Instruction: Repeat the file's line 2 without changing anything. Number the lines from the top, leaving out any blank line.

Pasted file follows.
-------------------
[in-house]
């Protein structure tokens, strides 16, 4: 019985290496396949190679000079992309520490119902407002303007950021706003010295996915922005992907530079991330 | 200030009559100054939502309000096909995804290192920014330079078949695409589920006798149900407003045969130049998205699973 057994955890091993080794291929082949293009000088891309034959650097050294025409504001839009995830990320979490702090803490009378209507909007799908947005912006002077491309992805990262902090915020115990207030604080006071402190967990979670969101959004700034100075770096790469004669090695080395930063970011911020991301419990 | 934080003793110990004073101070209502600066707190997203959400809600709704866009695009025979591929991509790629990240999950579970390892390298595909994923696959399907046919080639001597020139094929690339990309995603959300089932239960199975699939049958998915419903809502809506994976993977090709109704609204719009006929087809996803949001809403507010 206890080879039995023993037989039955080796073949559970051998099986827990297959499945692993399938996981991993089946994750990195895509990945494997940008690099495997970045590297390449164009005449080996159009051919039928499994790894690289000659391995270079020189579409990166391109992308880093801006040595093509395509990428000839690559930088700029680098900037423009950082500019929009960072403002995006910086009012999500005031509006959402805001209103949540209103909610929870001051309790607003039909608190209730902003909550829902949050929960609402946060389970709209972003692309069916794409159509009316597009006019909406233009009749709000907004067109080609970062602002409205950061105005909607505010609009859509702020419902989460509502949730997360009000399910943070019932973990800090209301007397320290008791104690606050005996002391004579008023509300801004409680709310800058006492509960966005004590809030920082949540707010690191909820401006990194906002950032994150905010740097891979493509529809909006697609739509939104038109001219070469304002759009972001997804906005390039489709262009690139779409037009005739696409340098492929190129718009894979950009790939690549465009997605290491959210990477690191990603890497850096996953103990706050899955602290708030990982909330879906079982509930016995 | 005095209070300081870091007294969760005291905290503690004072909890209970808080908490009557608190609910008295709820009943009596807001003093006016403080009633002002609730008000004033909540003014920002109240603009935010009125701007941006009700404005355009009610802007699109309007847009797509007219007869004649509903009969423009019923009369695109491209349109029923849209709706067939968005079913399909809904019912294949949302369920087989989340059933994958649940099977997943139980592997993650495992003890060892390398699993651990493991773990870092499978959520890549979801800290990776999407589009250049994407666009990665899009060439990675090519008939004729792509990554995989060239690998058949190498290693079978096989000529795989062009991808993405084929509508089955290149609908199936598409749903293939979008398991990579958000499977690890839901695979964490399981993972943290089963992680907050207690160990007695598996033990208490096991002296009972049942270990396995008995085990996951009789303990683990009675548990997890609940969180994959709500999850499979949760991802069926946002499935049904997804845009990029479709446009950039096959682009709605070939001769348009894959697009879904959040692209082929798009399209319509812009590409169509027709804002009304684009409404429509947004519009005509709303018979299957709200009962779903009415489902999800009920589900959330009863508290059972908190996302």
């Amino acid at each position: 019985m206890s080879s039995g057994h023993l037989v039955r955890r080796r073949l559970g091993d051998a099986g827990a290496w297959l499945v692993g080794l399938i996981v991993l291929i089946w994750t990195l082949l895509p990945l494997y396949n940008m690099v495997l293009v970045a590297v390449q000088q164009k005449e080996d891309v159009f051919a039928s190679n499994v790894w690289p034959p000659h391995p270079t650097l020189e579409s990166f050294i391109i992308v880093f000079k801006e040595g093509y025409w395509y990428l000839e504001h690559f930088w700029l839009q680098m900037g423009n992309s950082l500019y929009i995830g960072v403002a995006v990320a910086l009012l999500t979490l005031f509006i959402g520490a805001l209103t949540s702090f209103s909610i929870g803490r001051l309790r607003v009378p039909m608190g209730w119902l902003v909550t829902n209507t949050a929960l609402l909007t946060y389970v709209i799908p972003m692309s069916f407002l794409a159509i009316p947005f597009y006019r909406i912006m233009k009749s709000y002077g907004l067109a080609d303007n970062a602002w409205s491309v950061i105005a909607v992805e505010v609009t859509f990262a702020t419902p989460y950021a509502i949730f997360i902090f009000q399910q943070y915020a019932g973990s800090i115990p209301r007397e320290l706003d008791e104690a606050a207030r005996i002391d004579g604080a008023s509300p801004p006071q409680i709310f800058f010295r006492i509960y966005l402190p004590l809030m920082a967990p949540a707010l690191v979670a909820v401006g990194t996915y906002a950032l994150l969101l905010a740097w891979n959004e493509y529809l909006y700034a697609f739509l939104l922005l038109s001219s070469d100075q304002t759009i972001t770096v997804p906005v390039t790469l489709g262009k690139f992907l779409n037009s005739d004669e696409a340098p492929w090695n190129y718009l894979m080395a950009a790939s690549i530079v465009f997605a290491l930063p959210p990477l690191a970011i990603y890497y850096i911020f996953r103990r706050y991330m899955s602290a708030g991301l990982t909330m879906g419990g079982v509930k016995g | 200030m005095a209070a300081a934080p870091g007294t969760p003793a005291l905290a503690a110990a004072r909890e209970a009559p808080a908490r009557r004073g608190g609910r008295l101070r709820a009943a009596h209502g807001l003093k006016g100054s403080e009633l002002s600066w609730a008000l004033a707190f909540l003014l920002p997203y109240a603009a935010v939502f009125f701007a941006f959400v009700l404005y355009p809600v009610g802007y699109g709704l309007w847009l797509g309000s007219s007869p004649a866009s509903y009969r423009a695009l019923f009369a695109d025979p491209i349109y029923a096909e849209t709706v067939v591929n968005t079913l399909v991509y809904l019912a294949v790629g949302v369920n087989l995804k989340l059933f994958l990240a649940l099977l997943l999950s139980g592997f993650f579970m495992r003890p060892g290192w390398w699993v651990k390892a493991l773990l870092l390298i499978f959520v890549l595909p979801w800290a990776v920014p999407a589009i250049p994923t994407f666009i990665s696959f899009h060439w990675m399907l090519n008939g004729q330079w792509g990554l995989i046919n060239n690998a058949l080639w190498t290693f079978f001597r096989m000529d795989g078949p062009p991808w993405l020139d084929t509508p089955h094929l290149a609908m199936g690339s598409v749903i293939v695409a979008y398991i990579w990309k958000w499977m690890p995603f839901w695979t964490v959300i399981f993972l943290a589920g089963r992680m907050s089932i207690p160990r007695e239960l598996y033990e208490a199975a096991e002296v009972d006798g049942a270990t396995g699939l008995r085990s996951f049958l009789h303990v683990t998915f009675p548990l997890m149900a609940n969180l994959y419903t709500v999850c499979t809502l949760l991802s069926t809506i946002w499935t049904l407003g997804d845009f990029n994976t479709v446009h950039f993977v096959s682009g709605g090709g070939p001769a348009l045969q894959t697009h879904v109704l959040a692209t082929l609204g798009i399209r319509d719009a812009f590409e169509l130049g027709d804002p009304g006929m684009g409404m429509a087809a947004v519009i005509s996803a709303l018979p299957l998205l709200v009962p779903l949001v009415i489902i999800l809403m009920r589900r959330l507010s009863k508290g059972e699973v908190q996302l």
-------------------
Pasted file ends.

């Protein structure tokens, strides 16, 4: 019985290496396949190679000079992309520490119902407002303007950021706003010295996915922005992907530079991330 | 200030009559100054939502309000096909995804290192920014330079078949695409589920006798149900407003045969130049998205699973 057994955890091993080794291929082949293009000088891309034959650097050294025409504001839009995830990320979490702090803490009378209507909007799908947005912006002077491309992805990262902090915020115990207030604080006071402190967990979670969101959004700034100075770096790469004669090695080395930063970011911020991301419990 | 934080003793110990004073101070209502600066707190997203959400809600709704866009695009025979591929991509790629990240999950579970390892390298595909994923696959399907046919080639001597020139094929690339990309995603959300089932239960199975699939049958998915419903809502809506994976993977090709109704609204719009006929087809996803949001809403507010 206890080879039995023993037989039955080796073949559970051998099986827990297959499945692993399938996981991993089946994750990195895509990945494997940008690099495997970045590297390449164009005449080996159009051919039928499994790894690289000659391995270079020189579409990166391109992308880093801006040595093509395509990428000839690559930088700029680098900037423009950082500019929009960072403002995006910086009012999500005031509006959402805001209103949540209103909610929870001051309790607003039909608190209730902003909550829902949050929960609402946060389970709209972003692309069916794409159509009316597009006019909406233009009749709000907004067109080609970062602002409205950061105005909607505010609009859509702020419902989460509502949730997360009000399910943070019932973990800090209301007397320290008791104690606050005996002391004579008023509300801004409680709310800058006492509960966005004590809030920082949540707010690191909820401006990194906002950032994150905010740097891979493509529809909006697609739509939104038109001219070469304002759009972001997804906005390039489709262009690139779409037009005739696409340098492929190129718009894979950009790939690549465009997605290491959210990477690191990603890497850096996953103990706050899955602290708030990982909330879906079982509930016995 | 005095209070300081870091007294969760005291905290503690004072909890209970808080908490009557608190609910008295709820009943009596807001003093006016403080009633002002609730008000004033909540003014920002109240603009935010009125701007941006009700404005355009009610802007699109309007847009797509007219007869004649509903009969423009019923009369695109491209349109029923849209709706067939968005079913399909809904019912294949949302369920087989989340059933994958649940099977997943139980592997993650495992003890060892390398699993651990493991773990870092499978959520890549979801800290990776999407589009250049994407666009990665899009060439990675090519008939004729792509990554995989060239690998058949190498290693079978096989000529795989062009991808993405084929509508089955290149609908199936598409749903293939979008398991990579958000499977690890839901695979964490399981993972943290089963992680907050207690160990007695598996033990208490096991002296009972049942270990396995008995085990996951009789303990683990009675548990997890609940969180994959709500999850499979949760991802069926946002499935049904997804845009990029479709446009950039096959682009709605070939001769348009894959697009879904959040692209082929798009399209319509812009590409169509027709804002009304684009409404429509947004519009005509709303018979299957709200009962779903009415489902999800009920589900959330009863508290059972908190996302």